How I Make GIFs

I launched MacManX Aside about a year ago, and since then, I’ve been filling it with animated GIFs. I’m no stranger to GIFs, I like that they can provide additional context on top of text when replying, and there is even a thankfully now-dormant Slack bot at work that pings me to return a reaction GIF instead of Slack’s built-in GIF sources.

Folks have been asking me how I make GIFs for quite some time, and it seem appropriate on this almost-one-year anniversary of MacManX Aside to share that now. A quick note before you read any further, these instructions are for macOS only, but the basics might still apply to whatever you use on any other system. So, let’s learn how to properly make GIFs, or at least how I do it.

First of all, you’ll need GIF Brewery. This hasn’t been updated in a few years, but it’s very feature-rich and still works great. That’s the only third-party thing you’ll need going forward, so find your GIF’s source, and open QuickTime Player.

Get your source close to where you want the GIF to start, think of this like pre-editing, and in QuickTime choose File > New Screen Recording. Line up the crop markers and hit Record, play the video you’re recording from, and hit the stop button in the menu bar when you’re done. Not all video sources will let you record this way, some even blank out the video when QuickTime is recording. If you find that happening to you on a streaming service, try playing the video in Firefox instead, as it doesn’t seem to share the same qualms about this with other browsers.

Once you have your raw screen recording in QuickTime, choose Edit > Trim to further edit your selection. Hold the shift key while dragging the selector to move frame-by-frame, and when you’re done, choose File > Export As > 480p. There’s no reason to export higher, because we’ll size it down even further later.

Next, open the video in GIF Brewery. In the Settings section at the top-right, check “Calculate Frame Count & Delay” to synchronize your GIF’s frame rate to the video (so it’s not too fast or too slow), and “Optimize GIF Colors” and “Enhanced Color Optimization” for the best quality to file size ratio. For the color count, start at either 256 or 128 colors, more on that later.

In the Resize section at the top-left, resize the GIF to 500px wide with “Maintain aspect ratio” checked. 500px is plenty big enough, and it’s the content width in Tumblr’s default theme. Remember, someone will have to download this to view it, maybe on a mobile phone, so there’s no reason to be posting huge GIFs. Now, finish up any necessary edits at this point by clicking Frames, where you can highlight individual frames and choose “Set Start” and “Set End.”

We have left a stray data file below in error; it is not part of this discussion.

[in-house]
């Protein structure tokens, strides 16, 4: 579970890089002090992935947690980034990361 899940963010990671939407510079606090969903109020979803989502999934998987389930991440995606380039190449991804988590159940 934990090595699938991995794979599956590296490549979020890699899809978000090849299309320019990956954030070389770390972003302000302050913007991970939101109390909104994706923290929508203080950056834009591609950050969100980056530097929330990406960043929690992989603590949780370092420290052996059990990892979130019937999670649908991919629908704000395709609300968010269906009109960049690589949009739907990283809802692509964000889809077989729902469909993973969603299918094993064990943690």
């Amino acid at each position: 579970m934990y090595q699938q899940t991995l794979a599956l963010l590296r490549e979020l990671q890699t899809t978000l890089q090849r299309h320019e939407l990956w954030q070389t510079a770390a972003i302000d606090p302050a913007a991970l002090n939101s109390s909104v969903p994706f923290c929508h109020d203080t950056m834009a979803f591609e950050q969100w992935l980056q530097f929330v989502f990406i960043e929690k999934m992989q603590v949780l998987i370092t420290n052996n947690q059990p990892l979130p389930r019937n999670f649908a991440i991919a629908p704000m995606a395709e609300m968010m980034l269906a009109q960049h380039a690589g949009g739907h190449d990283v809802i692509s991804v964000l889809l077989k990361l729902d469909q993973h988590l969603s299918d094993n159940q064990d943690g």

Finally, let’s talk file size. First of all, many places allow maximum uploads of 10 MB, but don’t shoot for that. Again, someone will have to download this to view it, and they may be on a mobile phone, so be nice. I try not go higher than 5 MB in general, and no higher than 2 MB for reaction GIFs (by default, Slack won’t auto-play GIFs larger than 2 MB). When you click “Create” in GIF Brewery, after some processing time, you’ll see both your finished GIF and its file size. If you need to decrease the file size, mess around with the number of colors first, and don’t go below 48 colors. If messing with the number of colors isn’t enough, make the GIF itself smaller. I recommend no lower than 450px wide if it includes text, and no lower than 400px wide overall.

What’s that about text? Yes, you can add text in GIF Brewery! Choose Text up top where you can type your text and choose its font, color, and size. In the editing window, you’ll be able to drag that text around and right-click it to set its start and end time. You can even add multiple text elements, like I did for The Code, which has no place being embedded here so you’ll just have to click the link. Or, if you don’t want to bother with that, try making your GIFs from already subtitled sources, like that massive tokusatsu library at ShoutFactoryTV.

Most important of all though, learn by doing, tweak your formula as you go along. You won’t learn anything about making GIFs by not making GIFs, so go out there and have fun! If you don’t have anywhere to post GIFs, consider opening a Tumblr or WordPress.com site just for this. And when you post your GIF, don’t forget to share its source. If you’re using Tumblr, they have a special field for that.

Everything in this tutorial is free except GIF Brewery, which is about the price of a fancy coffee and worth every penny, so start making some GIFs today!

WordPress 5.7 Released

WordPress 5.7 has been released! Along with more editor improvements and a far more accessible admin color scheme, this release also includes a far simpler flow for moving from HTTP to HTTPS and improves overall performance by introducing lazy load for most iframe embeds. For specifics, check out the changelog.

481 volunteers contributed to this release, and at the time of writing this, WordPress 5.7 has been out for just a bit over 1 hour, and has already been downloaded 592,229 times!